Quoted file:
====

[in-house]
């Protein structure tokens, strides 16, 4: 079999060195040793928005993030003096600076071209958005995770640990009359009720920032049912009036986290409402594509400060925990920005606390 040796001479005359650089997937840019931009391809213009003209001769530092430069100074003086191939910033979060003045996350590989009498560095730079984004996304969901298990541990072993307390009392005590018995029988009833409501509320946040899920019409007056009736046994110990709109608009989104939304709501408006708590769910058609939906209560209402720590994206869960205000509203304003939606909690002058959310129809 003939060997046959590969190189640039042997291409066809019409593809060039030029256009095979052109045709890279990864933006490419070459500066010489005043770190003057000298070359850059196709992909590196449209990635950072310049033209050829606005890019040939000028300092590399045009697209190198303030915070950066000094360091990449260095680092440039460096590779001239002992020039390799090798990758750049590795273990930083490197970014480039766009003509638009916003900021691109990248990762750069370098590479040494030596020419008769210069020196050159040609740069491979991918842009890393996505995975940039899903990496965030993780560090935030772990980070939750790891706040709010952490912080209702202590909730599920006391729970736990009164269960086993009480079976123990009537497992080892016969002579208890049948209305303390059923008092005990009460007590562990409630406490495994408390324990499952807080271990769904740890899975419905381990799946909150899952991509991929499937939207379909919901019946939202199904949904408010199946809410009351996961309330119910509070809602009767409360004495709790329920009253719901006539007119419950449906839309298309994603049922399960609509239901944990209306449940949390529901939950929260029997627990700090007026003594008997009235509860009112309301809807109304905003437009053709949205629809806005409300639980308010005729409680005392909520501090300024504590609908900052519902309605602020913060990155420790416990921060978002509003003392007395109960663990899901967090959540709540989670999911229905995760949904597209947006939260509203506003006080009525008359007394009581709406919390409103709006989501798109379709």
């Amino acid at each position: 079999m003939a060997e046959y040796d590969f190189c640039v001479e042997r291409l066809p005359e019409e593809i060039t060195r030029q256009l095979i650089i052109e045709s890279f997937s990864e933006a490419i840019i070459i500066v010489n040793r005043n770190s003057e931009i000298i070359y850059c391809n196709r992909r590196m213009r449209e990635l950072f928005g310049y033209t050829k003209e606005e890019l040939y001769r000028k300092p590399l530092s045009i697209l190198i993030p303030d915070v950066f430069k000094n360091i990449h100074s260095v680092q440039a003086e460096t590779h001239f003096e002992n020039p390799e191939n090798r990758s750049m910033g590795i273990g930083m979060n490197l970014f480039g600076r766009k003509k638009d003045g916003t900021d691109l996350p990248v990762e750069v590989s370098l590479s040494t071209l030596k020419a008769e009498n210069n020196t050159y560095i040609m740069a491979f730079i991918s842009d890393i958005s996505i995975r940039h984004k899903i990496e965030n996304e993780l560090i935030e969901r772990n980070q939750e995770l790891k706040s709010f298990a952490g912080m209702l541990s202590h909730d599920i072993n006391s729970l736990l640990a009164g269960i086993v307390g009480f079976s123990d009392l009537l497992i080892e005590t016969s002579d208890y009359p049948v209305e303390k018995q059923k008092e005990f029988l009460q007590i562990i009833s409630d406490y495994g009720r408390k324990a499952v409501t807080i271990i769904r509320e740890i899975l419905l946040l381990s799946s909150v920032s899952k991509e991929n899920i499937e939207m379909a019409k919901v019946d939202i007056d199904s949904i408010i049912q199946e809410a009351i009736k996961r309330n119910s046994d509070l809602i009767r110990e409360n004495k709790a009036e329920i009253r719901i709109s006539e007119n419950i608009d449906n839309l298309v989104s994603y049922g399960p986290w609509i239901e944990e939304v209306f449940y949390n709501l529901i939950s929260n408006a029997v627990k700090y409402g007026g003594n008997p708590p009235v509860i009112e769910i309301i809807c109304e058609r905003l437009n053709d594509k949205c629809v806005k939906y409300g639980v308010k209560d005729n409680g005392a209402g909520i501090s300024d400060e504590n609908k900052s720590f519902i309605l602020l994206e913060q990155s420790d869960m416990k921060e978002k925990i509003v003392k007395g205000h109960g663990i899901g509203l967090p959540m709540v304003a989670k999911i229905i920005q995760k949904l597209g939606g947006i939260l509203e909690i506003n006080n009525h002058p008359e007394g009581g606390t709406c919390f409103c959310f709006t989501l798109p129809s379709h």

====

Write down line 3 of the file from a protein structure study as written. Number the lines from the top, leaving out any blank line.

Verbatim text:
């Amino acid at each position: 079999m003939a060997e046959y040796d590969f190189c640039v001479e042997r291409l066809p005359e019409e593809i060039t060195r030029q256009l095979i650089i052109e045709s890279f997937s990864e933006a490419i840019i070459i500066v010489n040793r005043n770190s003057e931009i000298i070359y850059c391809n196709r992909r590196m213009r449209e990635l950072f928005g310049y033209t050829k003209e606005e890019l040939y001769r000028k300092p590399l530092s045009i697209l190198i993030p303030d915070v950066f430069k000094n360091i990449h100074s260095v680092q440039a003086e460096t590779h001239f003096e002992n020039p390799e191939n090798r990758s750049m910033g590795i273990g930083m979060n490197l970014f480039g600076r766009k003509k638009d003045g916003t900021d691109l996350p990248v990762e750069v590989s370098l590479s040494t071209l030596k020419a008769e009498n210069n020196t050159y560095i040609m740069a491979f730079i991918s842009d890393i958005s996505i995975r940039h984004k899903i990496e965030n996304e993780l560090i935030e969901r772990n980070q939750e995770l790891k706040s709010f298990a952490g912080m209702l541990s202590h909730d599920i072993n006391s729970l736990l640990a009164g269960i086993v307390g009480f079976s123990d009392l009537l497992i080892e005590t016969s002579d208890y009359p049948v209305e303390k018995q059923k008092e005990f029988l009460q007590i562990i009833s409630d406490y495994g009720r408390k324990a499952v409501t807080i271990i769904r509320e740890i899975l419905l946040l381990s799946s909150v920032s899952k991509e991929n899920i499937e939207m379909a019409k919901v019946d939202i007056d199904s949904i408010i049912q199946e809410a009351i009736k996961r309330n119910s046994d509070l809602i009767r110990e409360n004495k709790a009036e329920i009253r719901i709109s006539e007119n419950i608009d449906n839309l298309v989104s994603y049922g399960p986290w609509i239901e944990e939304v209306f449940y949390n709501l529901i939950s929260n408006a029997v627990k700090y409402g007026g003594n008997p708590p009235v509860i009112e769910i309301i809807c109304e058609r905003l437009n053709d594509k949205c629809v806005k939906y409300g639980v308010k209560d005729n409680g005392a209402g909520i501090s300024d400060e504590n609908k900052s720590f519902i309605l602020l994206e913060q990155s420790d869960m416990k921060e978002k925990i509003v003392k007395g205000h109960g663990i899901g509203l967090p959540m709540v304003a989670k999911i229905i920005q995760k949904l597209g939606g947006i939260l509203e909690i506003n006080n009525h002058p008359e007394g009581g606390t709406c919390f409103c959310f709006t989501l798109p129809s379709h």